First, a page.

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Awards: Litchfield resident is state’s top child advocate
By Charles Swenson
Doug Bray was about to join the ranks of the empty-nesters. He wasn’t quite ready to let go.
“I thought I should find something helpful to the community to do with my time. I enjoy working with kids. I have coached soccer, taught Sunday school, helped with Scouts and volunteered at schools, and enjoyed doing those things,” he said. “I did those things along with my kids, and since my kids no longer were around I picked something else to try to help out with.”
A friend told him about the state’s guardian ad litem program. That was six or seven years ago. Last month, Bray was named the state’s Child Advocate of the Year. He is one of 33 volunteers in Georgetown County and over 1,800 in the state who serve as court-appointed guardians of children in Family Court in cases that involve allegations of abuse or neglect.
Bray, 59, is the manager of process control at International Paper in Georgetown. The Litchfield Country Club resident served a term on the county school board in the 1990s. The Cass Elias McCarter Guardian Ad Litem, as the state’s program is known, declined to make him available for an interview about his work, but allowed him to respond to emailed questions.
Bray has served as guardian to over 50 children. While they are all ages, he said he works most often with teens. “From swapping the secrets of the best fishing holes in Georgetown [County] to working on golf cart engines, Bray finds a way to connect with teens in a modest, open, effective and friendly way,” Rebecca Masters, the program’s county coordinator, said in announcing the award. “When I started, there were few male volunteers and the local coordinator thought I would do well with the older teens, who most often are males,” Bray explained.
The guardians act as the child’s voice in court proceedings. They meet with the children and learn about their circumstances in order to advocate for their interests. Their goal is to find the children a safe, permanent home as quickly as possible.
Last year, the Georgetown County office handled 98 cases, up from 84 in 2015. The volunteers complete a 30-hour training program and undergo a background check. They are asked to commit four to six hours a month to working with a child. Bray said he is currently working with four children, each over an hour away from Georgetown. Time is his biggest challenge. “I work, and even with my kids out of the house I still do not have enough time,” he said.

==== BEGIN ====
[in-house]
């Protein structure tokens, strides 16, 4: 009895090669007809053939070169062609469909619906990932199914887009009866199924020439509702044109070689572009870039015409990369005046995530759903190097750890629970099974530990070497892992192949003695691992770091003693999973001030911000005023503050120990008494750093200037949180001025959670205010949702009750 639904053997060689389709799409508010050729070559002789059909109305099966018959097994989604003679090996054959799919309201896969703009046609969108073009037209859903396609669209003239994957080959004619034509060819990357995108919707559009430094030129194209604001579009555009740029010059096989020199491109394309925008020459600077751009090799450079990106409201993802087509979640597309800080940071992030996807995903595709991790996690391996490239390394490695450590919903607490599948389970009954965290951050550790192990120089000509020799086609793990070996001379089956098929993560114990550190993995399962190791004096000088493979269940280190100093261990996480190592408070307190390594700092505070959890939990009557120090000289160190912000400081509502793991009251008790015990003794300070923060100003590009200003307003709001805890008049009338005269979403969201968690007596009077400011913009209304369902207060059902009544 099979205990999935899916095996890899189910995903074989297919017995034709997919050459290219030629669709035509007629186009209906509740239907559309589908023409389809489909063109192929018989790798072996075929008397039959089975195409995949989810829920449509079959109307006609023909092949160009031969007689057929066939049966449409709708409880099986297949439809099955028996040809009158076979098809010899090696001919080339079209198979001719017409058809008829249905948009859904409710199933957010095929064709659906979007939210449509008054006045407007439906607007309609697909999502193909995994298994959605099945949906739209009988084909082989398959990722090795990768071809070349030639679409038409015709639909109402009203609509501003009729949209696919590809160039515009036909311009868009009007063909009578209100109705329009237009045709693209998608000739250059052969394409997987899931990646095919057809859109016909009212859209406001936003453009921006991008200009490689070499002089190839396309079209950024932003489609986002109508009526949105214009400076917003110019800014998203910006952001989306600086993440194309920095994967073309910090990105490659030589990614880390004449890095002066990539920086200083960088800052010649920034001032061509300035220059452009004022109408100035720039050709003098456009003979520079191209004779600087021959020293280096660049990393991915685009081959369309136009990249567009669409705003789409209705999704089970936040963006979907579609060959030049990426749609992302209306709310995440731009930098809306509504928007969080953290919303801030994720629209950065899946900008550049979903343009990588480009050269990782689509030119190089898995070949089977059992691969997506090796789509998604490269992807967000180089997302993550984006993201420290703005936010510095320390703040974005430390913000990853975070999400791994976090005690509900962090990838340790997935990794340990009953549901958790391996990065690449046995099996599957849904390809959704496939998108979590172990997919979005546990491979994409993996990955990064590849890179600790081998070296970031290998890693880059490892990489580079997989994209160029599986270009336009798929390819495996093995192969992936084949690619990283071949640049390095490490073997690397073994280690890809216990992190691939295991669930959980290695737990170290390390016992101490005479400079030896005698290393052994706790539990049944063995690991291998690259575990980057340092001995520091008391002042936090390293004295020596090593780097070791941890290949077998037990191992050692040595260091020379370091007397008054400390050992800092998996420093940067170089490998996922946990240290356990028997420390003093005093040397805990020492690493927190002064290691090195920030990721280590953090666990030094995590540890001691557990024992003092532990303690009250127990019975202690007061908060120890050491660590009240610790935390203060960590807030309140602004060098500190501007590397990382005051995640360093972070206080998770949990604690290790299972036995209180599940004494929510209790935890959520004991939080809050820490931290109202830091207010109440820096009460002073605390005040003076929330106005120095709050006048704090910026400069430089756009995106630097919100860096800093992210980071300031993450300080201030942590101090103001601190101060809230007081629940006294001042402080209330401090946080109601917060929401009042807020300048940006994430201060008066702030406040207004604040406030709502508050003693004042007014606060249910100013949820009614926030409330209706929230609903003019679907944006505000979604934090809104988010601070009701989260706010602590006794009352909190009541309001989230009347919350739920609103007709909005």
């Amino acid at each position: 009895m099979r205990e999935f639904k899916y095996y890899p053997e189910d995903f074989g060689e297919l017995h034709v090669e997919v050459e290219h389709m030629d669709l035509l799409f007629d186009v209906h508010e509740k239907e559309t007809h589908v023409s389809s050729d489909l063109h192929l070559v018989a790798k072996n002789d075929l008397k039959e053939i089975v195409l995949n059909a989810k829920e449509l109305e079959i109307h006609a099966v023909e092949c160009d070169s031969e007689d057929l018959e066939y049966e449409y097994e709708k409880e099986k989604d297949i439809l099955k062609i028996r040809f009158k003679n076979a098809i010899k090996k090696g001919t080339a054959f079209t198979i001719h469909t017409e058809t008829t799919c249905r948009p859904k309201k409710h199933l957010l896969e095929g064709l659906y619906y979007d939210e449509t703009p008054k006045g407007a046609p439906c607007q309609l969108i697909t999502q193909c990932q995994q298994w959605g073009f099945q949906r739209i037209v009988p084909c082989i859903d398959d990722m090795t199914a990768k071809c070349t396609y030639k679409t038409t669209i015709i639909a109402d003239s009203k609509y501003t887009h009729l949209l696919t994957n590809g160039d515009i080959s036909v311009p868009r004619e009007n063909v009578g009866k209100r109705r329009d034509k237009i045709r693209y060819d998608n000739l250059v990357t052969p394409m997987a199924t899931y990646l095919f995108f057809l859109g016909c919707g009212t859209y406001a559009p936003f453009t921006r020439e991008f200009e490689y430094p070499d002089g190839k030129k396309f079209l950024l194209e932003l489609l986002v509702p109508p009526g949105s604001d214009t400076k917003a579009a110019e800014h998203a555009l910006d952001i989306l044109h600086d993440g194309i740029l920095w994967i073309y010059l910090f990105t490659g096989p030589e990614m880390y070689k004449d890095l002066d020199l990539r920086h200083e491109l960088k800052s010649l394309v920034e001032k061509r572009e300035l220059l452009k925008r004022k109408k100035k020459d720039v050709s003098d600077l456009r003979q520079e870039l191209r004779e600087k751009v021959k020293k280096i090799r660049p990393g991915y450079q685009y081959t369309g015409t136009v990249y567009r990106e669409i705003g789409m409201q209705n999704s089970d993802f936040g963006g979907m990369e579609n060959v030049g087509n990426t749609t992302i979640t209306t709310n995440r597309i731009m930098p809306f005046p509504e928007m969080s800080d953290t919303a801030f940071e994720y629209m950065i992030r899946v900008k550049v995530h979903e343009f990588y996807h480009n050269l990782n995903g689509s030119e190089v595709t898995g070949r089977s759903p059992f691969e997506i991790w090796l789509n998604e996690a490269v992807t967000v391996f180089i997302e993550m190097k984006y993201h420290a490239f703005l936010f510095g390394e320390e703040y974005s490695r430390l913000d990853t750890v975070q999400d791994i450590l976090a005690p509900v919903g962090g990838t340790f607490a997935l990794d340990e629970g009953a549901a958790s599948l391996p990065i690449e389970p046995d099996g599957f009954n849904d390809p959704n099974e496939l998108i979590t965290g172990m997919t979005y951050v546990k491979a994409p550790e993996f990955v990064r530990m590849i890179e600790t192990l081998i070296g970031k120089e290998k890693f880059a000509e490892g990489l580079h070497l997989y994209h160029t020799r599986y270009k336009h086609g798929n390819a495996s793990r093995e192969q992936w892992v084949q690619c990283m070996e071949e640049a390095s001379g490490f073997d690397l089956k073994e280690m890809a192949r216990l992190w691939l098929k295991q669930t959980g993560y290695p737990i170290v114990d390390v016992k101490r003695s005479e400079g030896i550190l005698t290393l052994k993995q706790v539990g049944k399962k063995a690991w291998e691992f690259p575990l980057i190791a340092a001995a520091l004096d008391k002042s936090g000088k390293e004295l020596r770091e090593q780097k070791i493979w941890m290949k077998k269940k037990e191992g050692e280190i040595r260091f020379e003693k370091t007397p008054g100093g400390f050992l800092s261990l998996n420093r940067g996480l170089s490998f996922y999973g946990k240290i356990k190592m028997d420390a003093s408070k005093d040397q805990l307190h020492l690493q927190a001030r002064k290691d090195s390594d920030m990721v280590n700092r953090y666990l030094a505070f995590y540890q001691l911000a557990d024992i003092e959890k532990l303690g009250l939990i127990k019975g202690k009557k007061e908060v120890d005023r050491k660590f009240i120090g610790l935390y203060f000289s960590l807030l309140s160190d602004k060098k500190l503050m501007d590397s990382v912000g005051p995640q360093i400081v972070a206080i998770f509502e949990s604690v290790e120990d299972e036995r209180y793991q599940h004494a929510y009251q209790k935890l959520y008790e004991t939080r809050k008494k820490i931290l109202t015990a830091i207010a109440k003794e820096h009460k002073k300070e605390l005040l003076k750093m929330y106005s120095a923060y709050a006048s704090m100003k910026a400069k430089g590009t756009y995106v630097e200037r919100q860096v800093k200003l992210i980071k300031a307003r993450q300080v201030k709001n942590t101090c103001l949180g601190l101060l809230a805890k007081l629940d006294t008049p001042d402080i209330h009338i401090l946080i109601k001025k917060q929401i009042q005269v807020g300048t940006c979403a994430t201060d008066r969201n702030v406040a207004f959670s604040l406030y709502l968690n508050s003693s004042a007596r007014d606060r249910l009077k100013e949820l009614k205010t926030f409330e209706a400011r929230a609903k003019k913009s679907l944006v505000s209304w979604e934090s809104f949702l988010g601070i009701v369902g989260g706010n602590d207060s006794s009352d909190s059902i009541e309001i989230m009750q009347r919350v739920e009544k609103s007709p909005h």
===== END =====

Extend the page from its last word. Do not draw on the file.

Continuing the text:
His first case involved child abandonment. “It turned out fine. Luckily the situation did not require me to do much, because the family who took the child in was wonderful. So, I really was just able to watch and learn,” Bray said.
Masters notifies the local volunteers about guardian requests. When one accepts, she gets a court order making the appointment. “This gives me the rights to look into and learn about the case,” Bray said.
He visits the children as well as their parents to explain his role and hear all sides of the story. “Between court hearings, I visit with the kids and parents and make sure the kids are being well taken care of. I become a friend to the children, learning about their lives, their school work, and encouraging and helping them understand the process. I advocate for them and try to make sure their lives are as normal as they can be,” Bray said.
Citing another example of what makes Bray a top advocate, Masters explained how he helped case workers get a laptop computer for a child after attending a continuing education class about helping teens nearing the end of foster care learn independent living skills. “[He] called me last night all excited. That is the first time he has ever called me. He said he was going to keep it in great shape and use it in college,” Bray said. “That’s the first time I’ve heard him say he wants to go to college! Amazing.”
The rewards of the program are in the relationships he establishes with the children. “Some I have stayed in touch with from the beginning, and I really enjoy being with them and watching them succeed,” he said.
Of his many cases, only one turned out in a different way from what Bray intended. “That one really did bother me. It still does. But I learned from it, and I do believe I am a much better GAL as a result,” he said.
Bray is an engineer, with a degree from N.C. State, not a lawyer. He said his reports to the judge in a case are brief and to the point. “I try to give the court and the judge a real feel for the lives of the children. I want the judge to know these wonderful children who, for no fault of their own, have had their lives disrupted. They need as quick of a resolution as the court can permit,” he said. “I also try to concisely point out what the root causes are. If I can make the facts plain and point out the root causes, then the court can easily make an appropriate decision.”
Bray’s oldest son and daughter live near Raleigh. His youngest son now works in Augusta. They have all been supportive. His wife Sharon is a science teacher at Waccamaw High. “She gets the brunt of it,” Bray said. “She’s actually taught some of my GAL kids. They tell her I am their GAL, but she knows I will not discuss cases with her.”
To learn more about the program, or to volunteer, go to scgal.org or call 800-277-0113.
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